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According to IHS Market, it is estimated that there are over 60 million security cameras in the United States, and other reports say these cameras capture more than four billion hours of footage per week. Over the last decade, IP camera technology has dominated the conversation as it has provided users with a broad offering of enhanced image quality and features. With a large percentage of existing security systems relying on analog, many end users looking for high definition (HD) video quality have been forced to take on a complete system overhaul. Infrastructure Overhaul For HD Video To make the switch, customers would need to change everything, from cameras to hardware to wiring– not to mention the lengthy installation process that would ensue. IP cameras also require higher Internet speeds and more cloud space. Whether constrained by budget, bandwidth or storage, many end users have been unable to adopt this new video surveillance method.Thanks to technological advancements within the security industry, HD over Coax offers a viable solution for integrators and end users alike Thanks to technological advancements within the security industry, HD over Coax offers a viable solution for integrators and end users alike. By utilising the current Coaxial cables, this offering yields high definition video, while requiring minimal infrastructure changes and is an optimal surveillance choice for security customers. Plus, with new advancements and updates being made frequently to this technology, there is a solution for every security need. The enhanced alternative of HD over Coax has been warmly welcomed in the security industry, thanks to its simple solutions and ever-evolving features. Many new analog HD cameras are “plug and play,” able to connect directly to existing Coaxial cables. This eliminates the need for a complete system change, creating cost-savings for the end user and an enhanced video quality offering. Easy Solutions For HD Video As a result, integrators can cost-effectively upgrade their customer’s surveillance solution while using their legacy infrastructure, making it an attractive option for end users and an easy sell for dealers. Latency in video is another common issue with network-based camera systems, where even the slightest delay in video surveillance can hinder security response HD over Coax cameras themselves are always expanding and evolving to meet a wide array of security needs. With the introduction of fisheye and multi-sensor cameras, users now have a multitude of coverage options, not to mention the introduction of 4K bringing resolution options to the same level as IP. Some newer technologies are even touting 4K cameras paired with 4K digital video recorders (DVRs) made specifically for analog systems. Longer cables grant transmission for up to 1600 feet, double the distance of standard analog solutions, and triple that of IP systems. This single cable is able to transmit both HD video and audio. Recently, broadcast quality audio over Coax has become available in limited models, a substantial improvement over older analog technology, which was unable to transmit audio. Stopping Video Delay Latency in video is another common issue with network-based camera systems. Even the slightest delay in video surveillance can hinder security response. IP cameras are forced to compress and packetize their video for transmission. The outcome of this is a reduced number of images per video, which in turn causes delay. HD over Coax on the other hand, delivers an unlimited amount of HD images in real time, with smooth motion and impressive clarity. Additionally, the point-to-point transmission delivers uncompressed video free of lag. Another touted benefit is that, unlike IP networked cameras, analog systems provide a more secure video transmission. With so much sensitive information housed on a businesses’ network, adding another point of network access through an IP camera can create concerns for cyber security risks. HD over Coax delivers an unlimited amount of HD images in real time, with smooth motion and impressive clarity Preventing Network Hacking With HD over Coax, the physical connections between the camera and DVR prevent network hacking. By keeping the video surveillance system offline, security professionals are able to direct their attention to the physical threats at hand, rather than having to focus on deterring cyber security risks. One of the primary difficulties of deploying HD video solutions is the fact that many older systems utilize a wide variety of HD standards and platforms. To make matters more complicated, after HD over Coax was brought to market, manufacturers raced to create their own version of this technology. Today, the most popular proprietary standards are HD-CVI, HD-TVI and AHD. However, integrators and customers found that attempting to manage multiple HD technologies proved to be near impossible.Integrators and customers found that attempting to manage multiple HD technologies proved to be near impossible Diversifying Surveillance Through One DVR To combat these issues, manufacturers have introduced products with more flexibility to their portfolios. One example of this is the penta-brid DVR which grants the ability to seamlessly integrate multiple technologies deployed across one application. This means that systems with diverse camera brands and technologies, such as a mix of HD-CVI, HD-TVI, AHD, analog or IP, can be connected through one DVR. For many end users with legacy analog systems, penta-brid DVRs give them greater freedom to choose between a variety of solutions, rather than being limited to one option. With video resolution increasing, the space needed to store the footage is similarly rising. Penta-brid technology has been able to adapt to these evolving needs, giving users ample storage space to house the HD and 4K surveillance video with some of the newest models including H.265 compression. HD Casino Surveillance Made Simple For casinos, HD images are critical for identifying unauthorized personnel and unlawful behaviours to create a safe environment for guests and staff While HD over Coax is beneficial to many end users and integrators, those in the casino and hospitality markets find it crucial. With a combination of high profile guests, large amounts of cash on hand, constant crowds and strict industry regulations, reliable video surveillance is a must. Deploying new IP systems comes at a stiff price. When looking to upgrade their video surveillance, casinos must also be mindful of the installation process. When moving to an IP-based system, ripping out old wires and replacing them with new is the standard practice. This practice can be both disruptive and costly, not to mention gaming regulations require casino activities be monitored at all times so a complete system shutdown would result in revenue loss. This cost can be hard to justify, especially when the current legacy analog system remains in working condition with only the lower image resolution to date it. For these scenarios, the most cost-effective option is to leverage the legacy infrastructure, replace the existing cameras with new devices, and reap the benefits that HD video has to offer without any lapse in security. For casinos, HD images are critical for identifying unauthorized personnel and unlawful behaviours to create a safe environment for guests and staff. HD over Coax cameras now offer the same resolution as IP cameras with a plug and play approach, that cuts down on expense without sacrificing quality. For businesses and applications that are unable to adopt IP technology, whether it be cost or time prohibitive, HD over Coax now features most of the same benefits IP has to offer without breaking the bank. By providing clear images in real time, maximizing existing infrastructure, and affording cyber security benefits, HD over Coax provides an attractive solution for many end users and integrators.
When people think of control rooms, images from James Bond movies or intense action stories come to mind. What they fail to realise is the incredible level of ergonomics, technology, precision and craftsmanship required to create a top-notch command and control room. “These are rooms of complex functionalities, where hundreds of elements must be integrated and function in sync,” says Jim Coleman, National Sales Manager, AFC Industries. Professional teams from several different industries must coordinate every single detail in order to ensure that functionality occurs each and every time. Reconfigurable Furniture For Control Rooms AFC Industries is one company that specialises in equipping control rooms for security and other applications. AFC Industries was established in 1994 as a family-owned business that focuses on the design and construction of ergonomic products. Their height-adjustable units guarantee the right height for standing desks as well as traditional sitting levels. The company produces an array of Command and Control ergonomic security consoles and mounting solutions. Modular racking systems facilitate efficient storage of electronic and audio-visual equipment. As technology changes, older traditional consoles are no longer a necessity. Many organizations instead are choosing to use lighter, less costly, reconfigurable furniture that allows more flexibility. Command Centers need to be able to reconfigure the space at will. Because most systems are housed in secure data centers, users should be able to quickly move their positions by relocating their workstations, utilising different network connections. Simple control room features, like those addressing lighting or operator comfort, can make the difference in a correct or incorrect decision during a crisis Emergency Operations Centers A positive trend driving the market for control rooms is an increase in emergency operations centers (EOCs), says Randy Smith, President of Winsted. “Everybody is concerned about what happens in an emergency,” says Smith, and the centers are popping up as a tool for emergency preparedness. It’s another environment where sit-stand work stations are the rule. Winsted’s product lines include stock modular and customized elements in good-better-best categories – from basic to lots of “bells and whistles;” jobs can be configured from modular elements or customized as needed. Customized Control Rooms For Seamless Operation There is a lot at stake in control room design: Lives can depend on how effectively a control room functions in an emergency. Control rooms should seamlessly accommodate both everyday occurrences and crisis situations, says Matko Papic, Chief Technology Officer of Evans Consoles. Better-operating control rooms can increase efficiency and reduce and/or mitigate risk. Simple control room features, like those addressing lighting or operator comfort, can make the difference in a correct or incorrect decision during a crisis. Addressing operator comfort can reduce the possibility of workers’ compensation claims. End users are seeing multiple benefits of creating a better operating environment, better sightlines, more comfort and attention to ergonomics. As a fully integrated control room solutions provider, Evans Consoles approaches the needs of a control room environment beginning in the conceptual/operational planning stage. They consider broad issues such as how information will be processed, the interface between technology and operators, and the cognitive and physical interactions of operators – understanding that these factors drive the layout and function of control rooms. After analyzing tasks to be performed in the environment, Evans lays out the consoles to meet those needs. Rather than a predesigned solution, each installation is tailored around a specific application. Read part 2 of our Control Rooms series here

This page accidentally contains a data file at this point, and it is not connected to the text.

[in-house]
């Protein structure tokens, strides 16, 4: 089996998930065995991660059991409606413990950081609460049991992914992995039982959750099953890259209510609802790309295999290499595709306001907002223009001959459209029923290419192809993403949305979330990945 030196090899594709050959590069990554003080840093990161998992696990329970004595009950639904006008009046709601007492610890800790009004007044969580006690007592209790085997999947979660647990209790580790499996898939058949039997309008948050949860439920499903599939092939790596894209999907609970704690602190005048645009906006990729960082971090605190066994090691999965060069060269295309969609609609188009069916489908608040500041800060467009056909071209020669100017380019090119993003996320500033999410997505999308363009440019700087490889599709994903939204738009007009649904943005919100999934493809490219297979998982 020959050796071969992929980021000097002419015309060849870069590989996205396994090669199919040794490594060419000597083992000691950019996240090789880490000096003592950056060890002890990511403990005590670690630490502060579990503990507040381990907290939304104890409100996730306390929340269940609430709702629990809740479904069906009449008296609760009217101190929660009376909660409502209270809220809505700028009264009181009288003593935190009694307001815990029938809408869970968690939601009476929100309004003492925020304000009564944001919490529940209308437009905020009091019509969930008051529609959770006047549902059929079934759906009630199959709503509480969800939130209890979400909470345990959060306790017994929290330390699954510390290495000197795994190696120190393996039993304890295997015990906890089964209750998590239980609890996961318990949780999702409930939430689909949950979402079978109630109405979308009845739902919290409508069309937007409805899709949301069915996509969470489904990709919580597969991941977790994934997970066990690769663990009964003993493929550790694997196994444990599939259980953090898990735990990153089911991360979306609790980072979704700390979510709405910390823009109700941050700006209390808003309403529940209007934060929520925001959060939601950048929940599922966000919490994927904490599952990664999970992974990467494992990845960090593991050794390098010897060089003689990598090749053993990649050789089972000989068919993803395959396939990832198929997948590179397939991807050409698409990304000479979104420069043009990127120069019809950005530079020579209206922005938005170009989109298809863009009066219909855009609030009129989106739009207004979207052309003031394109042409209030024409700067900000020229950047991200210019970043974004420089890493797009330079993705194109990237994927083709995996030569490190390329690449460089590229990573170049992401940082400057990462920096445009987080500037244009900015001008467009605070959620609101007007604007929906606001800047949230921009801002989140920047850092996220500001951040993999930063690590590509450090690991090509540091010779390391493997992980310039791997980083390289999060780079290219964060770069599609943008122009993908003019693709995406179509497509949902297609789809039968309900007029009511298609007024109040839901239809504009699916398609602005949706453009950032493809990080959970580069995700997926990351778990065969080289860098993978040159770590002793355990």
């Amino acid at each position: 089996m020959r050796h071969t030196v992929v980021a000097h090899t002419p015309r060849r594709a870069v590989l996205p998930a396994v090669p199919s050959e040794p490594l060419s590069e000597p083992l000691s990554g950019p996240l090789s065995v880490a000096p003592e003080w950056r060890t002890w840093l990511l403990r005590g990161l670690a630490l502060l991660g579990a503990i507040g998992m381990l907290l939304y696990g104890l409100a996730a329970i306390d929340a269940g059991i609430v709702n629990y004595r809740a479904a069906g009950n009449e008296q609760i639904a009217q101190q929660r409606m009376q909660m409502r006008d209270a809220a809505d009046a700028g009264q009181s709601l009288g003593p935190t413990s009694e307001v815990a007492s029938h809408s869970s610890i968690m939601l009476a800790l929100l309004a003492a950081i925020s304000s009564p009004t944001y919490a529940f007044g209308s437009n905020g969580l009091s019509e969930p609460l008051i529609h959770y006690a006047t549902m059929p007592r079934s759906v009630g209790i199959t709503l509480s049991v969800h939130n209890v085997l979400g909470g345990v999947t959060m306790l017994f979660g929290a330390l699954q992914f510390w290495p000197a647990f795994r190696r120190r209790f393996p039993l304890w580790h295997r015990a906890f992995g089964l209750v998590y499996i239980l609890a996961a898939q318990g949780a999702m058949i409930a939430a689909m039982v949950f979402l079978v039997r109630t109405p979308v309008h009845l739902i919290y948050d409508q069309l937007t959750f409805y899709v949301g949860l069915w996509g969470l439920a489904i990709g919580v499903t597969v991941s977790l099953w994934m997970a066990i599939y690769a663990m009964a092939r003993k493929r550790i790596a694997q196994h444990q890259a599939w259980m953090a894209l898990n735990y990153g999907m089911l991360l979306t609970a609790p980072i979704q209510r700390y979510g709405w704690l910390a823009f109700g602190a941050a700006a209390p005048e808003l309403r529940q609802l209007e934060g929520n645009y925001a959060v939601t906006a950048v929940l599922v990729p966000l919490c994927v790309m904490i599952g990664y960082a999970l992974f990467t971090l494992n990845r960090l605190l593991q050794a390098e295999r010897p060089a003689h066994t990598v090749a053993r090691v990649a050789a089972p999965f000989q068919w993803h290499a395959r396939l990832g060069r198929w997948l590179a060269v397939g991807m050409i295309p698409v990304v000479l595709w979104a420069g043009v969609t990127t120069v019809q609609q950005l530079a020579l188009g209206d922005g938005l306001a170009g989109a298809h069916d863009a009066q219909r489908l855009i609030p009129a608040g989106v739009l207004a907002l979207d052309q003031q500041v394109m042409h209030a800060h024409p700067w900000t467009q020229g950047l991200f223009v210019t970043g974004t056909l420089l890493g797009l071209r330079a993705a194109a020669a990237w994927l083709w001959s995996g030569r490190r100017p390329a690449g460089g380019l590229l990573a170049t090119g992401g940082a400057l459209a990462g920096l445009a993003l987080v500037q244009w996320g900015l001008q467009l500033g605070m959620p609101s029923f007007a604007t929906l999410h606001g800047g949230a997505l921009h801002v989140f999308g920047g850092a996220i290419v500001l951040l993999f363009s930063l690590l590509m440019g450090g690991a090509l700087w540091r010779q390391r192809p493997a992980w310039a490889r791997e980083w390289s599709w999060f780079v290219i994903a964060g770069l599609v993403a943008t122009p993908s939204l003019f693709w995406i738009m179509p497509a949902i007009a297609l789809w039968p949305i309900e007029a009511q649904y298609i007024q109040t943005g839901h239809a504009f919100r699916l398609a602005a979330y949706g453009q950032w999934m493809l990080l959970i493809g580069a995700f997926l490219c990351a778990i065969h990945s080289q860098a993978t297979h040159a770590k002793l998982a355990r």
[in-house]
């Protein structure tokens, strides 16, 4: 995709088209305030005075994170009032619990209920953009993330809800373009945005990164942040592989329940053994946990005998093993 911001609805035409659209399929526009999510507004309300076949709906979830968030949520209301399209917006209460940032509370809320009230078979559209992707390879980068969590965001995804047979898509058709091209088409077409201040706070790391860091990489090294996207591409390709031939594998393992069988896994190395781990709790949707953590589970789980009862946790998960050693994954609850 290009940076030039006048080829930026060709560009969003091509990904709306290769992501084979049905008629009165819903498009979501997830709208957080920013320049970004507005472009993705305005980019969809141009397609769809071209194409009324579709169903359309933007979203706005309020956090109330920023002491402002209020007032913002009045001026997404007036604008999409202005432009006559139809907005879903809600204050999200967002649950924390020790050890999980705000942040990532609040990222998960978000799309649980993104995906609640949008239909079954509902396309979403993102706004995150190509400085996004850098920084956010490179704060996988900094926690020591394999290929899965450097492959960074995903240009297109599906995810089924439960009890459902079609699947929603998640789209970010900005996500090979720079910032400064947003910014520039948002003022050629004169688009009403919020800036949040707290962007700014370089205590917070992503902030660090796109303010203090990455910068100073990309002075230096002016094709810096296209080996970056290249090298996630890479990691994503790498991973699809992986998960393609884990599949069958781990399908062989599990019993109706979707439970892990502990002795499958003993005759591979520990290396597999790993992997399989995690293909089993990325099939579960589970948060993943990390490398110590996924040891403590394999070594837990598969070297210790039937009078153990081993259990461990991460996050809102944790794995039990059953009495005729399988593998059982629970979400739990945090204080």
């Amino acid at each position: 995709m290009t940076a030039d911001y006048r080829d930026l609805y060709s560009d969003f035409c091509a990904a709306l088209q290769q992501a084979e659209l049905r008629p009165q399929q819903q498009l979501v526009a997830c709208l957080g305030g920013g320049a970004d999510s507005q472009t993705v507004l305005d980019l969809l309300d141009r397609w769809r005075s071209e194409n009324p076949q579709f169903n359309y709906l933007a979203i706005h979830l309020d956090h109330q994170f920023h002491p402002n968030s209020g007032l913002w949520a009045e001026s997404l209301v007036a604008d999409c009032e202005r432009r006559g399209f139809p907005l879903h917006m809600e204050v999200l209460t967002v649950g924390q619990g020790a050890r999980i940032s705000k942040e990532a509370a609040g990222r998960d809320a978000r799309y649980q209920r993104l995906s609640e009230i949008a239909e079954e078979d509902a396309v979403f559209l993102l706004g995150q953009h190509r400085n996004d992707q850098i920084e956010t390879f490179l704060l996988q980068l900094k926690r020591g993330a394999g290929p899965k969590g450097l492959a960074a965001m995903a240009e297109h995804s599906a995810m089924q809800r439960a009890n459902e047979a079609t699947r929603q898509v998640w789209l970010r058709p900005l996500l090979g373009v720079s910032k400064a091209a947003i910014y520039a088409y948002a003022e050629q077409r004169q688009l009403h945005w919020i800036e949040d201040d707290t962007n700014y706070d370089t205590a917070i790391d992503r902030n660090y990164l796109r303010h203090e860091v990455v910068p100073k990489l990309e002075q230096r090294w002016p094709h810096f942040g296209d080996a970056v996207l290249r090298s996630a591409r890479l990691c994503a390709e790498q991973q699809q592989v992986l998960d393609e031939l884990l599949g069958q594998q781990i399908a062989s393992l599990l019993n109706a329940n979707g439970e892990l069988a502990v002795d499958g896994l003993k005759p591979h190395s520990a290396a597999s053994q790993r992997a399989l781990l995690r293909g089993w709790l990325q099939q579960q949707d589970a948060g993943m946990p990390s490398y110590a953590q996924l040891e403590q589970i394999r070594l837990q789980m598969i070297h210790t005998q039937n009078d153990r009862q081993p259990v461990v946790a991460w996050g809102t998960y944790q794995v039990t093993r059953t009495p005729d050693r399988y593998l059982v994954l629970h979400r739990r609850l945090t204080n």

Many end-users shell out the cash to acquire the newest high-end devices, plug in, and expect to be wowed A well-developed surveillance system can give a single security guard the power to see what otherwise might take a hundred pairs of eyes to see. But what happens when all the components are all connected and powered up, and the resulting image on the screen is, well, indiscernible, or, at the very least, terribly pixelated? Many end-users shell out the cash to acquire the newest high-end devices, plug in, and expect to be wowed. Often enough, however, what they see on the screen is not what they were expecting – and they wonder what they just paid for. In a good high-definition system, what factors actually create the best image quality? With so many variables involved, from the camera’s lens to the imaging algorithms to the monitor resolution – just to name the obvious ones – how do system integrators achieve the best on-screen images? The Lens The first component to handle light from an object, this may be the one most taken for granted in cameras of any sort. (Just try scratching or cracking one and you’ll agree.) In the days of analog cameras, it seemed that any old lens would do just fine. However, as the technology inside cameras evolved and more powerful sensors (more pixels) became available, engineers and programmers demanded more from lenses. Moreover, intelligent video content analyses would be impossible without high-accuracy lenses.In what way do lenses impact the image quality? The key factor here is light transmission. The quality of light passing through the lens itself will forever be critical to the quality of image reproduced. A lens made using ultra-precision molding aspherical technology achieves more accurate color, better light, and clearer images. Multilayer broadband anti-reflection coating further maximises a lens's light transmission while minimizing the residual reflection of light on the surface of each optical lens. Variables involved include the camera’s lens, the imaging algorithms and the monitor resolution When it comes to fabricating a megapixel lens that hits the mark, the materials used and the processes by which lenses are produced are the two most critical criteria. The materials most often used to create lenses are glass and specialized plastics. An HD lens made of ultra-low-dispersion optical glass – which, by using dispersion characteristics that are different from those of conventional optical glass – will deliver better HD performance. Machine-automated lens production using specialized plastics results in high output for camera producers, and the lenses produced are more uniform in design and quality. For an HD vari-focal lens, its image quality depends largely on the precision of the cam. The cam rotates to drive the zoom and focus lens groups forward and backward for a smooth continuity of focal length and adjustment of the focal point. A lack of precision with the cam inevitably causes an offset or tilt of the lens' optical axis during zooming and focusing, leading to a serious loss of image quality. Lens production is a delicate balancing act. The slightest errors or imperfections will be very noticeable when tested Lens production is a delicate balancing act. The slightest errors or imperfections will be very noticeable when tested. The features of a lens that affect image resolution, clarity, and contrast must be perfect. Achieving uniformity of image resolution at the center and the edges of a lens requires high-precision machinery. And once a lens has been properly crafted, the assembly of the camera, the lens housing materials, and the alignment of the optical axis demand utmost accuracy. To put it mildly, quality control must be rigorous. Image Signal Processing As light passes through the lens, the sensor captures it and converts it to data. Raw RGB data is transmitted by the camera sensor and undergoes Image Signal Processing (ISP) such as noise reduction, white balance, WDR, curve correction and color correction, etc. The data is then transformed to true colors for each pixel point, for people to see images that look “normal” to the human eye. It is the Image Signal Processing that defines the final image quality on the screen. Collecting data in different conditions is vital, for instance, outdoor data should be analyzed with natural light on days with sun, overcast, rain, and fog, at dawn, at dusk, and so on. Similarly, when using cameras equipped with infrared sensors, testing the IR light signals in various conditions is necessary as well. Actual image performance depends upon variables such as low light illumination, signal to noise ratio, dynamic range of light, and more. ISP algorithms aim at increasing the signal data and decreasing noise. Cameras with Wide Dynamic Range (WDR) will yield improved video imaging with both background and foreground objects in high contrast or high-backlight environments, maximising the amount of detail in brighter and darker areas in one field-of-view. In scenes with low contrast and low light, the sensors deliver digital image signals and at the same time send some amount of digital noise that directly hinders image clarity. Three-dimensional digital noise reduction (3D DNR) removes unwanted artifacts from an image, reducing graininess. Where cloudy weather poses a challenge, auto-defogging technology helps to identify the density of fog or rain with gray-white color ratio analysis, and imbues images with true color reproduction. Ramping up the megapixels and frame rates yields great video, but also results in more bandwidth used and more storage occupied Matching Megapixels To Image Quality When the factors mentioned above line up well, correlating cameras and monitors creates the best viewing experience. When a high definition camera is in place, a monitor with a high resolution will display images much more clearly. But if the monitor’s resolution is low, it will not deliver the high-quality images expected – or possible – from that HD camera. For an 8 MP camera, for instance, users do best to apply monitors with 4K × 2K resolution. Though common sense, this deserves to be mentioned because users might decide to upgrade their systems with 4K monitors, but with perhaps 1.3 MP cameras installed. In such a scenario, there’s no guarantee the on-screen image quality will automatically improve. Managing Data And Bandwidth In terms of a complete, high definition surveillance system, when the right factors come together and the calibrations are set, image quality – even in a standard HD 1080p setup – can be extremely good. The final piece of the puzzle is managing the data. Ramping up the megapixels and frame rates yields great video, but also results in more bandwidth used and more storage occupied. Squeezing bandwidth threatens image quality and clarity, but keeping ample room for signal transmission and storage will eventually increase the overall cost for customers. Is it possible for integrators to optimize their customer’s system and, at the same time, stay within budget constraints? Luckily, it can be done. Squeezing bandwidth threatens image quality and clarity, but keeping ample room for signal transmission and storage increases the overall cost for customers To do this, a more efficient video encoding solution would allow an improvement in compression efficiency of 40–50% over H.264. Improvements to algorithms that are adaptive to a particular scene give users control over bitrate. Another option would be to start recording video only when an event triggers an alarm, since most security guards are primarily concerned with moving objects rather than a scene’s generally stagnant background. This intelligently helps optimize bandwidth and storage consumption. Another method is to use a single panoramic or fisheye camera in place of several HD cameras for coverage – the reduced number of security devices will reduce bandwidth demands and the rate of storage consumption as well. Getting The Best Image Quality Now let’s put this all together. Naturally, integrators and users will refer to their product specs to understand features and functions, fine-tuning each component for best results. Also, as suggested above, users should select an HD camera comprehensively in terms of lens performance, pixels, image quality, and overall system compatibility and performance. Next, matching the backend device and management platform should be carefully considered in a complete security system. Installing equipment that has been engineered for a given scene is a must, along with strategising how to get the most coverage out of the lowest number of cameras. Finally, product quality, warranty, price, and on-going customer service are all important factors that customers should take into account as well.